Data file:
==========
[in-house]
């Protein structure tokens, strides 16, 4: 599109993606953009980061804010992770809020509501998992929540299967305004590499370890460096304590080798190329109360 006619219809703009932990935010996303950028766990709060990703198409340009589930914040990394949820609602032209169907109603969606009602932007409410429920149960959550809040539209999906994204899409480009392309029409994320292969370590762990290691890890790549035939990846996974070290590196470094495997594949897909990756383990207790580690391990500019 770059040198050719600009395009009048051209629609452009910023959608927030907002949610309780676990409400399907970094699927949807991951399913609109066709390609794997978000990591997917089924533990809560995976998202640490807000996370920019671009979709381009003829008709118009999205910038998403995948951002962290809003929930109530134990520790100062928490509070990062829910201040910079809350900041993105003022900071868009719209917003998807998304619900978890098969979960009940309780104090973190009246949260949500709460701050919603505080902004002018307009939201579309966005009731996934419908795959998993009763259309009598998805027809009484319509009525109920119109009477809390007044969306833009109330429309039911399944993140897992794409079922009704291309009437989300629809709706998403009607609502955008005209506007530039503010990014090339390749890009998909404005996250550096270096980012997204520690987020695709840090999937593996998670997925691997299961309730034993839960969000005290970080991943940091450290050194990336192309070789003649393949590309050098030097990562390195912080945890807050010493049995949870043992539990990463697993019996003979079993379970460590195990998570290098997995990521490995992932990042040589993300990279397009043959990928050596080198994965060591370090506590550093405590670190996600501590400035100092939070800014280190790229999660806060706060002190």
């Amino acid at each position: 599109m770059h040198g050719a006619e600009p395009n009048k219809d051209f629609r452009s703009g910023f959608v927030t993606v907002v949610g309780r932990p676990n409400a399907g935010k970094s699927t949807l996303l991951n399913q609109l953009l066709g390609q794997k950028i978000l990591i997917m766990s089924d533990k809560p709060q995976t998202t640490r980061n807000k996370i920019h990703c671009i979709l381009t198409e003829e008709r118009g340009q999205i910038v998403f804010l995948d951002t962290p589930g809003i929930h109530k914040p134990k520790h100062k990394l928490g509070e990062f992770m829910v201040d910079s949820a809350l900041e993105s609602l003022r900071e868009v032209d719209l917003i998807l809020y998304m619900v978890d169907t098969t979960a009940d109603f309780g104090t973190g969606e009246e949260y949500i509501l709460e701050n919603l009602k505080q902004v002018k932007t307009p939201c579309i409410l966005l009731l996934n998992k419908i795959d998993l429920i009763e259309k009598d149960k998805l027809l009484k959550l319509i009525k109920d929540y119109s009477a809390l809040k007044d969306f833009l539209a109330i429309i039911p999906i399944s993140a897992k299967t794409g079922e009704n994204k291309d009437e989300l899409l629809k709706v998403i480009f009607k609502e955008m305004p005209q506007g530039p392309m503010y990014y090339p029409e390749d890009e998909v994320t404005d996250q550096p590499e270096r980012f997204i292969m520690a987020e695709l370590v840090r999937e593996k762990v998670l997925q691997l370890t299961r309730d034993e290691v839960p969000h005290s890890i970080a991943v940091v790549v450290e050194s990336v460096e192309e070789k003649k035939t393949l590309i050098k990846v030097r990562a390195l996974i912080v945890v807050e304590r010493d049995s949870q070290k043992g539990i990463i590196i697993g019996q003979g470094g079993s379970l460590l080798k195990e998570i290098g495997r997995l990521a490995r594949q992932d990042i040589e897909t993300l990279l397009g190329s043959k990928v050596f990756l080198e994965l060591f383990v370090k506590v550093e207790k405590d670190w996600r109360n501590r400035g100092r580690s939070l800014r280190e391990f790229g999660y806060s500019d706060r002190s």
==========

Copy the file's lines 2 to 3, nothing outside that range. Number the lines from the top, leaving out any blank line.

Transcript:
């Protein structure tokens, strides 16, 4: 599109993606953009980061804010992770809020509501998992929540299967305004590499370890460096304590080798190329109360 006619219809703009932990935010996303950028766990709060990703198409340009589930914040990394949820609602032209169907109603969606009602932007409410429920149960959550809040539209999906994204899409480009392309029409994320292969370590762990290691890890790549035939990846996974070290590196470094495997594949897909990756383990207790580690391990500019 770059040198050719600009395009009048051209629609452009910023959608927030907002949610309780676990409400399907970094699927949807991951399913609109066709390609794997978000990591997917089924533990809560995976998202640490807000996370920019671009979709381009003829008709118009999205910038998403995948951002962290809003929930109530134990520790100062928490509070990062829910201040910079809350900041993105003022900071868009719209917003998807998304619900978890098969979960009940309780104090973190009246949260949500709460701050919603505080902004002018307009939201579309966005009731996934419908795959998993009763259309009598998805027809009484319509009525109920119109009477809390007044969306833009109330429309039911399944993140897992794409079922009704291309009437989300629809709706998403009607609502955008005209506007530039503010990014090339390749890009998909404005996250550096270096980012997204520690987020695709840090999937593996998670997925691997299961309730034993839960969000005290970080991943940091450290050194990336192309070789003649393949590309050098030097990562390195912080945890807050010493049995949870043992539990990463697993019996003979079993379970460590195990998570290098997995990521490995992932990042040589993300990279397009043959990928050596080198994965060591370090506590550093405590670190996600501590400035100092939070800014280190790229999660806060706060002190």
């Amino acid at each position: 599109m770059h040198g050719a006619e600009p395009n009048k219809d051209f629609r452009s703009g910023f959608v927030t993606v907002v949610g309780r932990p676990n409400a399907g935010k970094s699927t949807l996303l991951n399913q609109l953009l066709g390609q794997k950028i978000l990591i997917m766990s089924d533990k809560p709060q995976t998202t640490r980061n807000k996370i920019h990703c671009i979709l381009t198409e003829e008709r118009g340009q999205i910038v998403f804010l995948d951002t962290p589930g809003i929930h109530k914040p134990k520790h100062k990394l928490g509070e990062f992770m829910v201040d910079s949820a809350l900041e993105s609602l003022r900071e868009v032209d719209l917003i998807l809020y998304m619900v978890d169907t098969t979960a009940d109603f309780g104090t973190g969606e009246e949260y949500i509501l709460e701050n919603l009602k505080q902004v002018k932007t307009p939201c579309i409410l966005l009731l996934n998992k419908i795959d998993l429920i009763e259309k009598d149960k998805l027809l009484k959550l319509i009525k109920d929540y119109s009477a809390l809040k007044d969306f833009l539209a109330i429309i039911p999906i399944s993140a897992k299967t794409g079922e009704n994204k291309d009437e989300l899409l629809k709706v998403i480009f009607k609502e955008m305004p005209q506007g530039p392309m503010y990014y090339p029409e390749d890009e998909v994320t404005d996250q550096p590499e270096r980012f997204i292969m520690a987020e695709l370590v840090r999937e593996k762990v998670l997925q691997l370890t299961r309730d034993e290691v839960p969000h005290s890890i970080a991943v940091v790549v450290e050194s990336v460096e192309e070789k003649k035939t393949l590309i050098k990846v030097r990562a390195l996974i912080v945890v807050e304590r010493d049995s949870q070290k043992g539990i990463i590196i697993g019996q003979g470094g079993s379970l460590l080798k195990e998570i290098g495997r997995l990521a490995r594949q992932d990042i040589e897909t993300l990279l397009g190329s043959k990928v050596f990756l080198e994965l060591f383990v370090k506590v550093e207790k405590d670190w996600r109360n501590r400035g100092r580690s939070l800014r280190e391990f790229g999660y806060s500019d706060r002190s």